When it comes to what drives people, it could be said religion and romance are the largest motivating factors in people’s lives. Wars have been waged because of both of these things. Case and point, Helen of Troy. I think we can all agree that the religion that incites a huge amount of emotion and passion is none other than musical theater, and it’s savior is Andrew Lloyd Webber.
A Creative Genius
Sir Andrew Lloyd Webber a musical genius of our time, was born on this day March 22nd 1948. He grew up in a musical family, so it shouldn’t have come as a surprise when he left Westminster where he was studying history to attend the Royal College of music (check out an article on “The Importance of Music Education”). Famous for masterful productions such as Jesus Christ Super Star, Evita, Cats and The Phantom Of the Opera, Lloyd Webber is arguably one of the best composers of our time. In 2001, The New York Times referred to him as “the most commercially successful composer in history.” So what’s his secret to becoming the savior of the religion of musical theater?
When you think about it, there are few creative endeavors where the stakes are higher than in musical theater. A fine artist can just chuck the canvas away if his idea fails. A musician can crumple up his papers if he is writing a dud, but a musical is so incredibly intricate and requires aspects of almost every art form to put it together that make the stakes extremely high.
The Love For Music
So what kind of personality type could find success in such a risky art form? The answer may be in this anecdote that his brother Julian notes about Andrew as a child. He states that Lloyd Webber was an extremely difficult baby who always cried for attention. Apparently the only thing that would calm him was when his mother would put on music. Oh music! There we see his connection and passion with music right? That love of music began from an early age. That must be why he became so successful, just an utter love for music. Perhaps, but as it turns out, it is actually the first part of the anecdote that Julian believes is one of the secrets to Andrew’s success. Some traits that may be seen as negative, such as perfectionism, obsessiveness, and anxiety, are actually the fuel that helps to orchestrate such an intricate art form. It isn’t just his brother that describer Lloyd Webber this way, many of his friends and coworkers attribute his success to the fact he is an obsessive perfectionist.
We are always told that following our dreams requires hard work and a little luck. It would seem a little luck is code for “slightly unhinged personality.” Creative geniuses are often a bit mad and Lloyd Webber doesn’t seem to be the exception to that rule. But simply being a bit nutty isn’t going to make you successful. There must be something else, something that combined with the crazy results in creative genius.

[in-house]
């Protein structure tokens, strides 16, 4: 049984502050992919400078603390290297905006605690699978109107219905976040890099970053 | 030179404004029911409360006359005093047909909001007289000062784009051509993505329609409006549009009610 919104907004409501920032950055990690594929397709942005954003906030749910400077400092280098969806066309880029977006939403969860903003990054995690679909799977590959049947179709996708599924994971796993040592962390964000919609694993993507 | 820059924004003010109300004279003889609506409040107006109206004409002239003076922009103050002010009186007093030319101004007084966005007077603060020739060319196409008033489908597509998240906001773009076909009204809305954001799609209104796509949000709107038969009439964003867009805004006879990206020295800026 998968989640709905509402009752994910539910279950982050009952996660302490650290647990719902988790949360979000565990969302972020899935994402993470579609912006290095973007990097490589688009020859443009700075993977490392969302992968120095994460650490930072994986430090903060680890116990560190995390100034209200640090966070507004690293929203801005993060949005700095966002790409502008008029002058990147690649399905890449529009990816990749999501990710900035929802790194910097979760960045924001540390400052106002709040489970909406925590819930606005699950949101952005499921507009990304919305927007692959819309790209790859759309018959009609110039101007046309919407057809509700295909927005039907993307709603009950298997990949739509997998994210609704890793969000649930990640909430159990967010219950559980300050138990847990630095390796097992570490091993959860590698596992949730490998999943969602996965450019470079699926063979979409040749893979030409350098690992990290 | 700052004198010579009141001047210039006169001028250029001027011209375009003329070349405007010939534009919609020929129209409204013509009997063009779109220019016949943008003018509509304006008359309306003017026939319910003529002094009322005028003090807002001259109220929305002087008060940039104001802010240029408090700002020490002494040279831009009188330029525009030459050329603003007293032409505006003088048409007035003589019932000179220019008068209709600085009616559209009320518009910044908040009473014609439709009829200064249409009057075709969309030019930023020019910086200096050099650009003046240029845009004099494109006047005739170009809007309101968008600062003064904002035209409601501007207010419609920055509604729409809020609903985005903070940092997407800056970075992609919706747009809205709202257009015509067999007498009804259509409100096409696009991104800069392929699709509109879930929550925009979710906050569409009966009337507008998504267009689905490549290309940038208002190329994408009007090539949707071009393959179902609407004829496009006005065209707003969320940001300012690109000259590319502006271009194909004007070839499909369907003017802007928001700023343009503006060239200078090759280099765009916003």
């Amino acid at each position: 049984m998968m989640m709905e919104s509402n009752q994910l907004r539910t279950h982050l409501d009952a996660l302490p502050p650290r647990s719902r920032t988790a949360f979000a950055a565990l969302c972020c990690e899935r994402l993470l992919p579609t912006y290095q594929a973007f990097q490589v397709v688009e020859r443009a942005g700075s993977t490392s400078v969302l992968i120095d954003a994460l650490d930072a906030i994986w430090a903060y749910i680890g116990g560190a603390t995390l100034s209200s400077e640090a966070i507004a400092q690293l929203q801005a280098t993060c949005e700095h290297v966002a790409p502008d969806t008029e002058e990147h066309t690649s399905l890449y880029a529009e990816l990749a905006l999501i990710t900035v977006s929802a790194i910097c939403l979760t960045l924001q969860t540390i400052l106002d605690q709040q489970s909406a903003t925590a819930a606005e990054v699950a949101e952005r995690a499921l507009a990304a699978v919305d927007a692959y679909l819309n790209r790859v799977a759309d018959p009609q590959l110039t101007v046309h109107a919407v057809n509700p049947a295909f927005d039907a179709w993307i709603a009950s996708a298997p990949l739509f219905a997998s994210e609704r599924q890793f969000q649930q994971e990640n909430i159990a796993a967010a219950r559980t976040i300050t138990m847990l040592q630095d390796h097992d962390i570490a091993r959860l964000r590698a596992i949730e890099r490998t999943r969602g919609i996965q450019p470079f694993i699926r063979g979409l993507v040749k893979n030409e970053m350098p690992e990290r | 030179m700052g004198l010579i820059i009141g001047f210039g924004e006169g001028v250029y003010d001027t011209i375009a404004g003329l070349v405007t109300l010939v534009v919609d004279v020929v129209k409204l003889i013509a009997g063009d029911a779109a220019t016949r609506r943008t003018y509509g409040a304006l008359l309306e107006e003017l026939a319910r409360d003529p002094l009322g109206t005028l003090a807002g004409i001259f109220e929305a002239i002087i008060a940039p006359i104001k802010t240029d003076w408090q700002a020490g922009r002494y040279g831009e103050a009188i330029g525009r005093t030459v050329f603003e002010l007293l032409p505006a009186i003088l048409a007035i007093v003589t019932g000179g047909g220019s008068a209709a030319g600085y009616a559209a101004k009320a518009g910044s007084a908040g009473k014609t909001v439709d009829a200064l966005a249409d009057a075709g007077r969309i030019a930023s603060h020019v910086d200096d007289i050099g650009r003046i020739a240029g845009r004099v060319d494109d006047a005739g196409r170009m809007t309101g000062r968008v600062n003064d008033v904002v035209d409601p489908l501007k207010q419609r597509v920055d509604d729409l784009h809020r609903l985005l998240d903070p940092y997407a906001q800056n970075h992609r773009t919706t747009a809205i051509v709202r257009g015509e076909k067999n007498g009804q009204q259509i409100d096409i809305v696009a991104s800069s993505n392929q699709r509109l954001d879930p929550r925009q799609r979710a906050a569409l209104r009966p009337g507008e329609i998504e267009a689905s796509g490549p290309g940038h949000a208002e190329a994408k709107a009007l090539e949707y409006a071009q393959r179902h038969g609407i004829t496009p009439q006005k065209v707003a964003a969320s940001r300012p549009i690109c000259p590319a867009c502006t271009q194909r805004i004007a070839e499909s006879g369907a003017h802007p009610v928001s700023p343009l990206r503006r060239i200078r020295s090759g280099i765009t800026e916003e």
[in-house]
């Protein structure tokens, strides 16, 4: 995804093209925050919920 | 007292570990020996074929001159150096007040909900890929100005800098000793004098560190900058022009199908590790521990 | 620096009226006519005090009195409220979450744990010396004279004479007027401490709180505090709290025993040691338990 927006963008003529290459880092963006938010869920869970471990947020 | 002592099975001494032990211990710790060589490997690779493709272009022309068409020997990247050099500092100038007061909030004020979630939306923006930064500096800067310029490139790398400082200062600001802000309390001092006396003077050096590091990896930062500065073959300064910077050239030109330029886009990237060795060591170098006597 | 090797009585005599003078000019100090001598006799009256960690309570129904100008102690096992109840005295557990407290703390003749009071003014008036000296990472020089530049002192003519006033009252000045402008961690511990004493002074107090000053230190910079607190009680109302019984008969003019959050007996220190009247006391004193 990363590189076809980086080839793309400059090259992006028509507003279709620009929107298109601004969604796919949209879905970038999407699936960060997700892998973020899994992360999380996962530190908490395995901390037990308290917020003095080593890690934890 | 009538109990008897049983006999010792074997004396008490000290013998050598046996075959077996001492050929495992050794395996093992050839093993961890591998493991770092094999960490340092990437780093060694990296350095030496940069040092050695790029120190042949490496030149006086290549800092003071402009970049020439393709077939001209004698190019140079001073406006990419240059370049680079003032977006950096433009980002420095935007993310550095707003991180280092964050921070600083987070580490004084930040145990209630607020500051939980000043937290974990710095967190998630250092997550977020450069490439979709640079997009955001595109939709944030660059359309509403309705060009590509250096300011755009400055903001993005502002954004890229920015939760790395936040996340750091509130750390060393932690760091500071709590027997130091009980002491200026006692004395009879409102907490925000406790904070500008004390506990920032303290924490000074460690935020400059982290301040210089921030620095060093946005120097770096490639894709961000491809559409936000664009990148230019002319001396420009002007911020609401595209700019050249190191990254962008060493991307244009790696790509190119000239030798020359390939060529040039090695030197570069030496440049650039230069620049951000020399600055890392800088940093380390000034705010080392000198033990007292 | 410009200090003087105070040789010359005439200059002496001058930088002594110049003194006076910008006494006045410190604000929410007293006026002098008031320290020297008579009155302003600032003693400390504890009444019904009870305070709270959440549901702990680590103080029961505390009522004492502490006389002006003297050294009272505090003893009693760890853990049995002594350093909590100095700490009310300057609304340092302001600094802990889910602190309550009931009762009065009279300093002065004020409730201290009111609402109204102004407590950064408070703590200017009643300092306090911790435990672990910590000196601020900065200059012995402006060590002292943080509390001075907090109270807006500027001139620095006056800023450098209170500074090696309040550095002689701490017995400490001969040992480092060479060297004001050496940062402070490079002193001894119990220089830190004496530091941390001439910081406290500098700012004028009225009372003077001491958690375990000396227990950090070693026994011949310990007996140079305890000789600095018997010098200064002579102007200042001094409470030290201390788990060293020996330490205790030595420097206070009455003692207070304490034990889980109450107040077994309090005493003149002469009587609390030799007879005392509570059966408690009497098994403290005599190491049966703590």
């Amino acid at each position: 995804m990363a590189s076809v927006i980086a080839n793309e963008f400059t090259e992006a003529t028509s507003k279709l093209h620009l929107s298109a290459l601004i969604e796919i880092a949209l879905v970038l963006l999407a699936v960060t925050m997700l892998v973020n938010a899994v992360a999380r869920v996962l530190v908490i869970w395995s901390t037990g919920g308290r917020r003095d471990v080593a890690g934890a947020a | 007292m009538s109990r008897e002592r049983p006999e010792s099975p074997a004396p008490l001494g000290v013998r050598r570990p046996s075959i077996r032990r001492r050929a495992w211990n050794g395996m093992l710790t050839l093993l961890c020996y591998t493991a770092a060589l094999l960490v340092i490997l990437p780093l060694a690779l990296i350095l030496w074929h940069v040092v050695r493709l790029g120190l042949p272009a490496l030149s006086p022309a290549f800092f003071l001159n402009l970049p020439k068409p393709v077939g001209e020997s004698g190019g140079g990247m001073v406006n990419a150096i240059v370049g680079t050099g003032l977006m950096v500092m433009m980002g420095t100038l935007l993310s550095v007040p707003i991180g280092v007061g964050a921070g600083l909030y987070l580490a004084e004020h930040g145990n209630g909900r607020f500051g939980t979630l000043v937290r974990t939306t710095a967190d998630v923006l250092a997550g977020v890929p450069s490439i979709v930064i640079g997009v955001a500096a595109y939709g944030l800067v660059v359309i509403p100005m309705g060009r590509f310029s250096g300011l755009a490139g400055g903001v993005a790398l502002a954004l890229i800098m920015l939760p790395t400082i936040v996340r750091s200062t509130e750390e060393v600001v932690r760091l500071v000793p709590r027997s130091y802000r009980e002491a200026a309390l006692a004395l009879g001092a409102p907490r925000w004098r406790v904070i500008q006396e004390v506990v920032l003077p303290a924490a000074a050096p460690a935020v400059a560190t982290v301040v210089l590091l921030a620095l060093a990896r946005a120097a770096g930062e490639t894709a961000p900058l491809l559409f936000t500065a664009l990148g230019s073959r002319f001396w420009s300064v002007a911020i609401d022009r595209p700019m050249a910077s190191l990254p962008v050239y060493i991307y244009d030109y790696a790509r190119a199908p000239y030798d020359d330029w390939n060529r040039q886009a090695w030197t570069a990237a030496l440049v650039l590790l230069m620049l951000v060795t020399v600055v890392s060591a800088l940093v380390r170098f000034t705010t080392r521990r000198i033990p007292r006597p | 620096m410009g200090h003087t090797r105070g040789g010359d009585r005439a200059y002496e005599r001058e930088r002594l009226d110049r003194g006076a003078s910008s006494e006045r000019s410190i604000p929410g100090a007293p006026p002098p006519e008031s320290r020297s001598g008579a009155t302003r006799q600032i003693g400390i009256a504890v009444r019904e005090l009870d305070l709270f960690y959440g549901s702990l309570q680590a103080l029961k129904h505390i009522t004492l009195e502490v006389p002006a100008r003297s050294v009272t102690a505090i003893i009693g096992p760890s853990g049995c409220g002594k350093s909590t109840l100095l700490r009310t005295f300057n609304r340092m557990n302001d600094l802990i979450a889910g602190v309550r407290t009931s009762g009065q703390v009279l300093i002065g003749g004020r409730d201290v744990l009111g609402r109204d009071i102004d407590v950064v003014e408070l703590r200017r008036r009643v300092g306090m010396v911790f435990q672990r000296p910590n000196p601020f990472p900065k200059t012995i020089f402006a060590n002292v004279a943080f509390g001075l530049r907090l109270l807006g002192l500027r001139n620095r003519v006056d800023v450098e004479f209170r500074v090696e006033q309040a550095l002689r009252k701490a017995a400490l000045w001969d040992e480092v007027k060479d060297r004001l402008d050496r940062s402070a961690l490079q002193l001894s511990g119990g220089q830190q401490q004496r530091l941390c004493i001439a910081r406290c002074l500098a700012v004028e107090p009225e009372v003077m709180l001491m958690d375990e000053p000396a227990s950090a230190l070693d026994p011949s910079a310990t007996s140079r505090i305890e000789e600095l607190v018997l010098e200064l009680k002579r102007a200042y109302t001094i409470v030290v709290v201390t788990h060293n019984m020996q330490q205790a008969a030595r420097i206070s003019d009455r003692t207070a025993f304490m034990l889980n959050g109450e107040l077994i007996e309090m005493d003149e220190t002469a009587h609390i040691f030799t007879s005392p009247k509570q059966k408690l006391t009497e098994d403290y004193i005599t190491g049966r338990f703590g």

Creating An Emotional Picture
The answer may be in one of the most unlikely of places. Sometimes in order to understand how people accomplish the big things, it helps to take a look at how they approach another completely unrelated aspect of their life. In Andrew’s case, Victorian picture collecting is another passion of his he has amassed such a collection, that he is making a name for himself in that world as well. He states in his own words “I’ve got to know where the emotional center of each picture is first, otherwise a picture doesn’t work for me.” Precision Lloyd Webber has an enormous amount of decisive precision…or is it precise decisiveness? He is extremely precise about what he wants and why he wants it. That actually makes perfect sense, and explains why more people aren’t ridiculously successful. How many times do we struggle just to pick out a shampoo bottle at the drugstore? How different would our lives be if we actually knew what we wanted and why we want it? We can get a little snapshot by observing the musical genius that is Andrew Lloyd Webber. This is a man who possesses an incredible amount of drive, as well decisiveness which drives his obsessive perfectionism, in order to create performance art. masterpieces. His erratic personality traits could have made him a failure, but he learned how to channel them and made them work for him. On this day that is his 68th birthday, we salute a man who could teach us all a thing or two about making our neuroticisms work for us instead of against us.
Check out our other articles at edumuch.com